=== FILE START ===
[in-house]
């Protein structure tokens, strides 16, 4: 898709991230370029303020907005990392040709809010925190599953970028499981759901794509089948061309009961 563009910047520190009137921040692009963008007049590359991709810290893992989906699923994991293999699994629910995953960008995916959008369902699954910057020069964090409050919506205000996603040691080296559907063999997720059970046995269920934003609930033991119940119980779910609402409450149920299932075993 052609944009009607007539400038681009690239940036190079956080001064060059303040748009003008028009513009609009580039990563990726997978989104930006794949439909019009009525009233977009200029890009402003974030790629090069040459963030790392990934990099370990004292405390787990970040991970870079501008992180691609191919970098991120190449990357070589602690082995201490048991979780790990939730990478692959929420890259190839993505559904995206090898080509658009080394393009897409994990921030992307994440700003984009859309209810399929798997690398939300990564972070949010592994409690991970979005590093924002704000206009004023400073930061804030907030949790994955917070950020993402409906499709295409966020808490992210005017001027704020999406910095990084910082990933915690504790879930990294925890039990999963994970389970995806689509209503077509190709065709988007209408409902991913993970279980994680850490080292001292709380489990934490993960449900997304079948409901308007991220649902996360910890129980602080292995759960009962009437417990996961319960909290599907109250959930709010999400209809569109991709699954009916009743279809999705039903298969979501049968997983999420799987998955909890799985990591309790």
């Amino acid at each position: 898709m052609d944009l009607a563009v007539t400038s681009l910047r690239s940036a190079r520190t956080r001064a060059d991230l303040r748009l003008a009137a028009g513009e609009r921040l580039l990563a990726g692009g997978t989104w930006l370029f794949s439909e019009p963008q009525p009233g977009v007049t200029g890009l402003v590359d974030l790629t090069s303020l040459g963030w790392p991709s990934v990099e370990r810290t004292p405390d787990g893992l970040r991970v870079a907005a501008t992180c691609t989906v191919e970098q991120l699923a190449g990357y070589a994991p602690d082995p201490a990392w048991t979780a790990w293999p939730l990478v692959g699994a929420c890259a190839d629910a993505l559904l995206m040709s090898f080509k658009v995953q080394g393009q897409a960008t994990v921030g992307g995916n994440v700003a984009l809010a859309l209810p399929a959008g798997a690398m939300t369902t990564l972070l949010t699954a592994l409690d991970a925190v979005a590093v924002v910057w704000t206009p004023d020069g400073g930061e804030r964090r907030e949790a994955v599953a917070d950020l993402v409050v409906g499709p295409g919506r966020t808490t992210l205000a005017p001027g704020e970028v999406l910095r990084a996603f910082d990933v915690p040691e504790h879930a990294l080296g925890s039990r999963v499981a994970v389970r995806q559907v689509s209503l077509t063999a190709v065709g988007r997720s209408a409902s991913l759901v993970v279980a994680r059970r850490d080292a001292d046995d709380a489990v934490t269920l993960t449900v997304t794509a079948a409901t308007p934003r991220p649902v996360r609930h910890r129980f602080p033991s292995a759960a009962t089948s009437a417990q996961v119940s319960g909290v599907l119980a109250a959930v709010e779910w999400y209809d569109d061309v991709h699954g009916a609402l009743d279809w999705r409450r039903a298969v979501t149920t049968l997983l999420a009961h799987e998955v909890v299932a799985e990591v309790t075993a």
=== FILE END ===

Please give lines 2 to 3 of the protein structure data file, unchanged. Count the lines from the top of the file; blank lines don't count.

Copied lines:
């Protein structure tokens, strides 16, 4: 898709991230370029303020907005990392040709809010925190599953970028499981759901794509089948061309009961 563009910047520190009137921040692009963008007049590359991709810290893992989906699923994991293999699994629910995953960008995916959008369902699954910057020069964090409050919506205000996603040691080296559907063999997720059970046995269920934003609930033991119940119980779910609402409450149920299932075993 052609944009009607007539400038681009690239940036190079956080001064060059303040748009003008028009513009609009580039990563990726997978989104930006794949439909019009009525009233977009200029890009402003974030790629090069040459963030790392990934990099370990004292405390787990970040991970870079501008992180691609191919970098991120190449990357070589602690082995201490048991979780790990939730990478692959929420890259190839993505559904995206090898080509658009080394393009897409994990921030992307994440700003984009859309209810399929798997690398939300990564972070949010592994409690991970979005590093924002704000206009004023400073930061804030907030949790994955917070950020993402409906499709295409966020808490992210005017001027704020999406910095990084910082990933915690504790879930990294925890039990999963994970389970995806689509209503077509190709065709988007209408409902991913993970279980994680850490080292001292709380489990934490993960449900997304079948409901308007991220649902996360910890129980602080292995759960009962009437417990996961319960909290599907109250959930709010999400209809569109991709699954009916009743279809999705039903298969979501049968997983999420799987998955909890799985990591309790």
């Amino acid at each position: 898709m052609d944009l009607a563009v007539t400038s681009l910047r690239s940036a190079r520190t956080r001064a060059d991230l303040r748009l003008a009137a028009g513009e609009r921040l580039l990563a990726g692009g997978t989104w930006l370029f794949s439909e019009p963008q009525p009233g977009v007049t200029g890009l402003v590359d974030l790629t090069s303020l040459g963030w790392p991709s990934v990099e370990r810290t004292p405390d787990g893992l970040r991970v870079a907005a501008t992180c691609t989906v191919e970098q991120l699923a190449g990357y070589a994991p602690d082995p201490a990392w048991t979780a790990w293999p939730l990478v692959g699994a929420c890259a190839d629910a993505l559904l995206m040709s090898f080509k658009v995953q080394g393009q897409a960008t994990v921030g992307g995916n994440v700003a984009l809010a859309l209810p399929a959008g798997a690398m939300t369902t990564l972070l949010t699954a592994l409690d991970a925190v979005a590093v924002v910057w704000t206009p004023d020069g400073g930061e804030r964090r907030e949790a994955v599953a917070d950020l993402v409050v409906g499709p295409g919506r966020t808490t992210l205000a005017p001027g704020e970028v999406l910095r990084a996603f910082d990933v915690p040691e504790h879930a990294l080296g925890s039990r999963v499981a994970v389970r995806q559907v689509s209503l077509t063999a190709v065709g988007r997720s209408a409902s991913l759901v993970v279980a994680r059970r850490d080292a001292d046995d709380a489990v934490t269920l993960t449900v997304t794509a079948a409901t308007p934003r991220p649902v996360r609930h910890r129980f602080p033991s292995a759960a009962t089948s009437a417990q996961v119940s319960g909290v599907l119980a109250a959930v709010e779910w999400y209809d569109d061309v991709h699954g009916a609402l009743d279809w999705r409450r039903a298969v979501t149920t049968l997983l999420a009961h799987e998955v909890v299932a799985e990591v309790t075993a």